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On the Relativity of Lengths and Times

  1. Jul 22, 2005 #1
    let there be given a stationary rigid rod; and let its length be l as measured by a measuring-rod which is also stationary. we now imagine the axis of the rod lying along the axis of x of a stationary system of co-ordinates, and that a uniform motion of parallel translation with velocity v along the axis of x in the direction of increasing x is then imparted to the rod. we now inquire as to the length of the moving rod, and imagine its length to be ascertained by the following operation:

    by means of stationary clocks set up in the stationary system and synchronizing, an observer ascertains at what points of the stationary system the two ends of the rod to be measured are located at a definite time. the distance between these two points, measured by the measuring-rod, is a length which may be designated "the length of the rod".

    how does the observer ascertains the points of the stationary system at which the two ends of the rod to be measured are located at a definite time?

    i do not know how to ascertain the two points on the axis of x in order to measure the distance between them.

    need help

    thanks
     
    Last edited: Jul 22, 2005
  2. jcsd
  3. Jul 22, 2005 #2

    learningphysics

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    I believe your question amounts to deriving length contraction?

    You can do this with Lorentz transformations... let S' be the moving frame, and S the stationary frame. [tex]\gamma = \frac{1}{\sqrt{1-v^2/c^2}}[/tex]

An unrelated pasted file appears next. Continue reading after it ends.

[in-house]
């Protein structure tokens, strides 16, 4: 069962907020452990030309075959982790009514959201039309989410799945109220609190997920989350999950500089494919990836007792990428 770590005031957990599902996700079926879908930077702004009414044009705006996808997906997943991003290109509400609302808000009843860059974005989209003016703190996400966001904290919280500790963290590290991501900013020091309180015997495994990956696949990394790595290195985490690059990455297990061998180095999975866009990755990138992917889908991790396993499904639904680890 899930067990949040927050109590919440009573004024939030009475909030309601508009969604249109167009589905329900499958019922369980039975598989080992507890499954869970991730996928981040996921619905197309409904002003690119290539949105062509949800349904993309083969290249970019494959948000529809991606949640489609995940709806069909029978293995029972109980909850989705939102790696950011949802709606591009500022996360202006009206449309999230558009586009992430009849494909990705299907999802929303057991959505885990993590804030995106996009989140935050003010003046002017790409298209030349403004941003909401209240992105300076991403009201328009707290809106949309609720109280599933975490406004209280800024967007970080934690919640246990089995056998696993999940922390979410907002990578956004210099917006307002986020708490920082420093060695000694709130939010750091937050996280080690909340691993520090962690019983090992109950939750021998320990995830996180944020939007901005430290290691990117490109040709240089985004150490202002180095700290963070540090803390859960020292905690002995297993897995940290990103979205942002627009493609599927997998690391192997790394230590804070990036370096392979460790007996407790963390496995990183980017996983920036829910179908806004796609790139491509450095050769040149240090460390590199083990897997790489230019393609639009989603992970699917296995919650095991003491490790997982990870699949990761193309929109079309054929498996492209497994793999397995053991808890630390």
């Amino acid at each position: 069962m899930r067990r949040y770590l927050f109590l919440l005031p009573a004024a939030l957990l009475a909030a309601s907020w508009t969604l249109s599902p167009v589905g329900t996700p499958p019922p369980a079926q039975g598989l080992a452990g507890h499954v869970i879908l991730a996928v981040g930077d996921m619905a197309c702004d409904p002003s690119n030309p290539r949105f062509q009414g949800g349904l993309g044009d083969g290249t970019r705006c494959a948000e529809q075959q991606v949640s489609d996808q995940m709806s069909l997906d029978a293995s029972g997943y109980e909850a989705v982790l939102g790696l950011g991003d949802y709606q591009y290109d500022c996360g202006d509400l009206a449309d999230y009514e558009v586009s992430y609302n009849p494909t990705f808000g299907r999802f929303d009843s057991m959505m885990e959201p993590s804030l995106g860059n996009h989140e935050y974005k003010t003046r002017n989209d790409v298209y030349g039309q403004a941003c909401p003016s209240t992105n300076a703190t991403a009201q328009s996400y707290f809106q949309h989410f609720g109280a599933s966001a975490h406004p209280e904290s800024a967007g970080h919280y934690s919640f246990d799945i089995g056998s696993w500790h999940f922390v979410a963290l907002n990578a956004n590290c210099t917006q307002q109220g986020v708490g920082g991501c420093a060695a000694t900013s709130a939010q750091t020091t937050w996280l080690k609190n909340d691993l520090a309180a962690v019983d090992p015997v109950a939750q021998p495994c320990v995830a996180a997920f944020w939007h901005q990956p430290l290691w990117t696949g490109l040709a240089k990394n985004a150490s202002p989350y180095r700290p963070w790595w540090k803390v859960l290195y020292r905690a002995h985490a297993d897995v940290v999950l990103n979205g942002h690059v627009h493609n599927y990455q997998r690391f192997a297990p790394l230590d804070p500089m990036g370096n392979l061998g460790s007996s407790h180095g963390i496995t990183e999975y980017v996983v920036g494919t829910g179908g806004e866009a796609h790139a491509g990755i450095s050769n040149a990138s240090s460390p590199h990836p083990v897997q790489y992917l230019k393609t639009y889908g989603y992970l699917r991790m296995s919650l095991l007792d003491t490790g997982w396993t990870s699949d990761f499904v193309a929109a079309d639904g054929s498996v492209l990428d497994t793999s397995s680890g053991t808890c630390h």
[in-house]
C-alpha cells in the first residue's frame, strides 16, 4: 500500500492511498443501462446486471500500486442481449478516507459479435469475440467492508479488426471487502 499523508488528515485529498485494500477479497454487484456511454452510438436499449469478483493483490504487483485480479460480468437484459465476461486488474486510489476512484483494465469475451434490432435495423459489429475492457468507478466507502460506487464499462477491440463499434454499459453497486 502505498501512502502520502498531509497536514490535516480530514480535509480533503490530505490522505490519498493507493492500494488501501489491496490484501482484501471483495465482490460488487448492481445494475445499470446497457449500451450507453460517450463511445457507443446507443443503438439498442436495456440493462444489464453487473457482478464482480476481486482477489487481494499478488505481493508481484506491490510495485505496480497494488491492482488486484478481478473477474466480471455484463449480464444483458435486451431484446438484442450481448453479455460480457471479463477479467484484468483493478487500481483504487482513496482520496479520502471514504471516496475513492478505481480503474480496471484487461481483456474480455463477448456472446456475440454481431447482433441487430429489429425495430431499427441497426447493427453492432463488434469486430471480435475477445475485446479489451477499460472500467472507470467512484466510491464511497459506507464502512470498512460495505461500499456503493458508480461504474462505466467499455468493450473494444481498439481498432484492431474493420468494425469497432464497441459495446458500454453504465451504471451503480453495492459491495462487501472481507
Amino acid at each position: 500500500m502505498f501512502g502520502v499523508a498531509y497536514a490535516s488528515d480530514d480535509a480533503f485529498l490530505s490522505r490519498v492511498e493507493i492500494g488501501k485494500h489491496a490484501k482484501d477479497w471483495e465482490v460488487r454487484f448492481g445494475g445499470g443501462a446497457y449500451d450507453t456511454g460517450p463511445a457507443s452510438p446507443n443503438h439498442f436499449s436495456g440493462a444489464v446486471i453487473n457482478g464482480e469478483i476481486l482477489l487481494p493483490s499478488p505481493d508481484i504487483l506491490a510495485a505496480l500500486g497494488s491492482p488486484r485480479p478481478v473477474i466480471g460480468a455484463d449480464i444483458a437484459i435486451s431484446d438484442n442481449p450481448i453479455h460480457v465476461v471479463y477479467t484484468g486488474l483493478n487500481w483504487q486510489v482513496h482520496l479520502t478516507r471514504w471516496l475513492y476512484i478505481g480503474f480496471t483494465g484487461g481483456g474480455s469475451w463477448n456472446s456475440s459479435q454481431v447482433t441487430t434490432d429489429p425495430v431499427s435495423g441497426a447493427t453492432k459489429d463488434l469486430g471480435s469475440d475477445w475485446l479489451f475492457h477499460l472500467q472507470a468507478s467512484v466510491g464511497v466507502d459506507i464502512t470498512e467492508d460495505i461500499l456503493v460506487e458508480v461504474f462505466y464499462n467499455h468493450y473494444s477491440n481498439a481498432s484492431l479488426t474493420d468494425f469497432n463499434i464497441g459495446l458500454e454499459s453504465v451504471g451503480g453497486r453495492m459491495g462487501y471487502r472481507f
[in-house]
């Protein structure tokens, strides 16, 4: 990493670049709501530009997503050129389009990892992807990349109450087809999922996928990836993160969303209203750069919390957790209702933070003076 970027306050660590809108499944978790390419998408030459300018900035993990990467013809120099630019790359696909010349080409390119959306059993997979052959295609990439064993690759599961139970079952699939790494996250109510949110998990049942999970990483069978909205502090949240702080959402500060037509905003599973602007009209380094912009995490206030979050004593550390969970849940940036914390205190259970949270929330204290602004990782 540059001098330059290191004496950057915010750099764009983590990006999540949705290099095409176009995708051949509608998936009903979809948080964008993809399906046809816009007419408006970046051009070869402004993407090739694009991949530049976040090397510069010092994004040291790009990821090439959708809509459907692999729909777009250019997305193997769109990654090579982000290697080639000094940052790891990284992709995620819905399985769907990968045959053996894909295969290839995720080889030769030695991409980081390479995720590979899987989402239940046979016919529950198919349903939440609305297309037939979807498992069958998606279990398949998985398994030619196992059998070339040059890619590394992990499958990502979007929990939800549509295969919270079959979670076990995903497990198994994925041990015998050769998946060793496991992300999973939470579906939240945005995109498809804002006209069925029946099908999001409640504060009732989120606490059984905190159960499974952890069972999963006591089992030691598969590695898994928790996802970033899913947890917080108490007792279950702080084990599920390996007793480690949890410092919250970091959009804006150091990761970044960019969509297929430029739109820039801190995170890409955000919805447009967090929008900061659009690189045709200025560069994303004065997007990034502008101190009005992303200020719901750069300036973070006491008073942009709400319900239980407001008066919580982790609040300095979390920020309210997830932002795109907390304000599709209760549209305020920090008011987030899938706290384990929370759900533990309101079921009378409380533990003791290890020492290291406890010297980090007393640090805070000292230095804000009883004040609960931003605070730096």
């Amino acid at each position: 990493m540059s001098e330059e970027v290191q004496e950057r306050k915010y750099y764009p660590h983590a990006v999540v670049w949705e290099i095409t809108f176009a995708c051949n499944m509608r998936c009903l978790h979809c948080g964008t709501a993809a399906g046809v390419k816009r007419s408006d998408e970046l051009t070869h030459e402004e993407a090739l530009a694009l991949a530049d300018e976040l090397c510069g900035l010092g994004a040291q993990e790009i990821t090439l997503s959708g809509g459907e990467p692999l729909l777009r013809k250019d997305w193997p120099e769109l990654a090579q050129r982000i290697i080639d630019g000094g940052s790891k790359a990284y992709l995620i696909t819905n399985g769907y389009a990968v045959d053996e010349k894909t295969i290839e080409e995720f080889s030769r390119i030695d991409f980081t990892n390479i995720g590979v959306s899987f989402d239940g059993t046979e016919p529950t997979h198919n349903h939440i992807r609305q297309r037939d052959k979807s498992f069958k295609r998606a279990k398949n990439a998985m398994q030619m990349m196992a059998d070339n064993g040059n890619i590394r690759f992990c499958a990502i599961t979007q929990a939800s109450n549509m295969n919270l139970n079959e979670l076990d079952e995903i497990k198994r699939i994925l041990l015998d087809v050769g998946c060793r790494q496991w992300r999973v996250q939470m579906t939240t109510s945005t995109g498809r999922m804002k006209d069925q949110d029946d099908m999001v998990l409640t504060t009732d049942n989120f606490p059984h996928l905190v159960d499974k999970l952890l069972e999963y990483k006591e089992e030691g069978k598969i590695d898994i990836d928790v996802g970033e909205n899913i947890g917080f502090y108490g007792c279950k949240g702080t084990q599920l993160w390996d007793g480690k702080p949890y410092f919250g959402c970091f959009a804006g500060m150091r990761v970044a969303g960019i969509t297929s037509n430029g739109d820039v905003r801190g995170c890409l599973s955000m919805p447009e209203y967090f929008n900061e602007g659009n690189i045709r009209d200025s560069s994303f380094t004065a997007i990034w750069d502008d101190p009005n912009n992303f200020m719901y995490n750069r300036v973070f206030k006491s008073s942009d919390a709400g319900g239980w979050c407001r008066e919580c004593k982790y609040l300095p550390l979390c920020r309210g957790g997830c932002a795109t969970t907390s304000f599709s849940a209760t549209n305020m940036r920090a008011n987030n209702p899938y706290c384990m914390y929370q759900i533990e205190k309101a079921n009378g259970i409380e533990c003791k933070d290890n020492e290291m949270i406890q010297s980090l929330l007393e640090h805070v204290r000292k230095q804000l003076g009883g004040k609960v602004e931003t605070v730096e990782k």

The left end of the rod (the rod is moving towards the right) has equation:
    [tex]x_1' = 0[/tex]

    so

    [tex]\gamma (x_1 -vt_1) = 0[/tex] (eq 1)

    The right end:
    [tex]x_2' = L[/tex]

    so
    [tex] \gamma (x_2 - vt_2) = L[/tex] (eq 2)

    eq. 2 - eq. 1 gives:

    [tex]\gamma (x_2 - x_1 - v(t_2 - t_1)) = L[/tex]

    but [tex]t_2 = t_1[/tex]

    so

    [tex] \gamma(x_2 - x_1) = L[/tex]

    So [tex]x_2 - x_1 = L/\gamma[/tex]

    So the length as measured in the stationary frame is: [tex]L/\gamma[/tex]
     
    Last edited: Jul 22, 2005
  4. Jul 25, 2005 #3
    learningphysics: I believe your question amounts to deriving length contraction?

    I am not sure that is the question. He wants to know, or I am wondering about, the physical aspects of how the stationary crew can be so positioned that they know the exact spots on the ground at time t_0 that the length is being accurately measured. (It seems it would be easier to measure the time elapsed from the same stationary point, but then we need to know the velocity.)
     
    Last edited: Jul 25, 2005
  5. Jul 25, 2005 #4
    paco1955,

    You can assume there are lots of stationary clocks along the x axis and an observer standing by each one.

    As the rod goes by, one observer will see the front of the stick at his location at t=0 (or whaterver). Another observer will see the back of the rod at his location at t=0. the distance between these two observers in the stationary frame is "the length of the rod" as measured in the stationary frame. this length will of course be less than the proper length, the length of the rod in the moving frame.
     
  6. Jul 26, 2005 #5
    jdavel: You can assume there are lots of stationary clocks along the x axis and an observer standing by each one.

    Sartori in Understanding Relativity seems to take this for granted.

    He also talks about the proper time, which is two measurements of time at the same clock. Yet to measure the length this way we would need to know the velocity. This seems to require a reading of length?
     
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